She put her hands on her hips and frowned. What now? She cast a glance at the fruit tree and sighed. Her stomach rebelled at the thought of eating more. Well, perhaps she should go for more water. She was dehydrated and feeling groggy and slow. But — there was that jaguar that eats humans. 

Feeling discouraged, she gave up for the moment and stumbled to the edge of the ocean where she plopped down in the white sand. 

A flash on her jacket caught her attention and she looked down at her apparel. Several decorations had been pinned to the left breast. With perverse pleasure, she removed them, cut them to pieces with her sword, and enjoyed tossing the captain’s medals into the surf. Then she realized that she was polluting and scrambled to her feet in self disgust for her thoughtless actions. 

Stepping into the water, she waded through small waves. The ocean was quite calm at the moment. Then a flash of colour in the water made her stop. Because everyone’s first thought the moment anything moves in the water is — shark.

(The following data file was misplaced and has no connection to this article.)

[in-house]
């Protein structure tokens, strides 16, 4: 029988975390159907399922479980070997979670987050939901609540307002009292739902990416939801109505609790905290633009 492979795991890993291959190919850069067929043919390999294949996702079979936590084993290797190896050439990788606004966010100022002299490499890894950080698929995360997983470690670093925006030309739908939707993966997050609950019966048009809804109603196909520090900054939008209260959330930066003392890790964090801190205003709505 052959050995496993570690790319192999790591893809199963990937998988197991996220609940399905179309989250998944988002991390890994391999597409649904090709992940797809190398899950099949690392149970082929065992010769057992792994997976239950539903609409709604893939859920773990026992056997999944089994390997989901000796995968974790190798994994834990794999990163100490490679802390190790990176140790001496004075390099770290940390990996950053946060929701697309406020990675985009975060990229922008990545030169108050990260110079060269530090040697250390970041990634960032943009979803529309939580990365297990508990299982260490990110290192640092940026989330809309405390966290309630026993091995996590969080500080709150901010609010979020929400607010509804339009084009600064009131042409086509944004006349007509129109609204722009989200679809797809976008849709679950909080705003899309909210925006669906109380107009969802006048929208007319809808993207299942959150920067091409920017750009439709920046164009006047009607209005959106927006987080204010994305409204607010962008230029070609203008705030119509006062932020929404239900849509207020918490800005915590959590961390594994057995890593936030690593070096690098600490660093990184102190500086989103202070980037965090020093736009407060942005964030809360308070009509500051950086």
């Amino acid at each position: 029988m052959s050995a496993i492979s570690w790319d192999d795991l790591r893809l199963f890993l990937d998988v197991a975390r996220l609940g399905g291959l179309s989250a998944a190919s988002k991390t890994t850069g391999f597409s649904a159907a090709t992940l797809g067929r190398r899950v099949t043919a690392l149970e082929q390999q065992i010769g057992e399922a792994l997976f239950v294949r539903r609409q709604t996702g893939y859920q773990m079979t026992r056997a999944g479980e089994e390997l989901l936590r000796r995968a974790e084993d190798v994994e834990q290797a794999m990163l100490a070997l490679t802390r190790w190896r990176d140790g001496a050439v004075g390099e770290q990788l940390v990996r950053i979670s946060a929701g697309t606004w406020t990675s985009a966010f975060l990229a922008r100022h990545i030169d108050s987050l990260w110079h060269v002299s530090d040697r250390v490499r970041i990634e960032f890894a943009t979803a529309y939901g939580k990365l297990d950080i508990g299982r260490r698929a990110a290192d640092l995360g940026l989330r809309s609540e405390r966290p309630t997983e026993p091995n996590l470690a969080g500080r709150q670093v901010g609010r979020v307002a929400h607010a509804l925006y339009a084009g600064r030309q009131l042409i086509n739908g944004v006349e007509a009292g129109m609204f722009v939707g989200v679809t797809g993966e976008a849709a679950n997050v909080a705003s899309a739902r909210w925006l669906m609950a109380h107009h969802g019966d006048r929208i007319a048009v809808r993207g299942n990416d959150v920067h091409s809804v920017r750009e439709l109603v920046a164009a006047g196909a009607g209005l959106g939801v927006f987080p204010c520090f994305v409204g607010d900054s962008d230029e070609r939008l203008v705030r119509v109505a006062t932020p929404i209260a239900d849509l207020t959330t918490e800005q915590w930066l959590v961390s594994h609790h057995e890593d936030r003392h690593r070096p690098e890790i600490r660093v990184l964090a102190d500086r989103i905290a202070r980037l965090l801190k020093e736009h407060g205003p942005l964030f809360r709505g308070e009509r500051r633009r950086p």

Of course, that was silly. The water was only knee deep and sharks weren’t generally bright colours. She advanced even more slowly though, not wanting to scare whatever it was off. To her delight, she discovered that the ribbons she’d tossed now floated, attracting fish. Several of all kinds and colours darted around or lazed about, taking the occasional peck at the surface. 

Her stomach rumbled. Raw fish was a lot more appealing than raw bird. She licked her dry lips and raised her sword.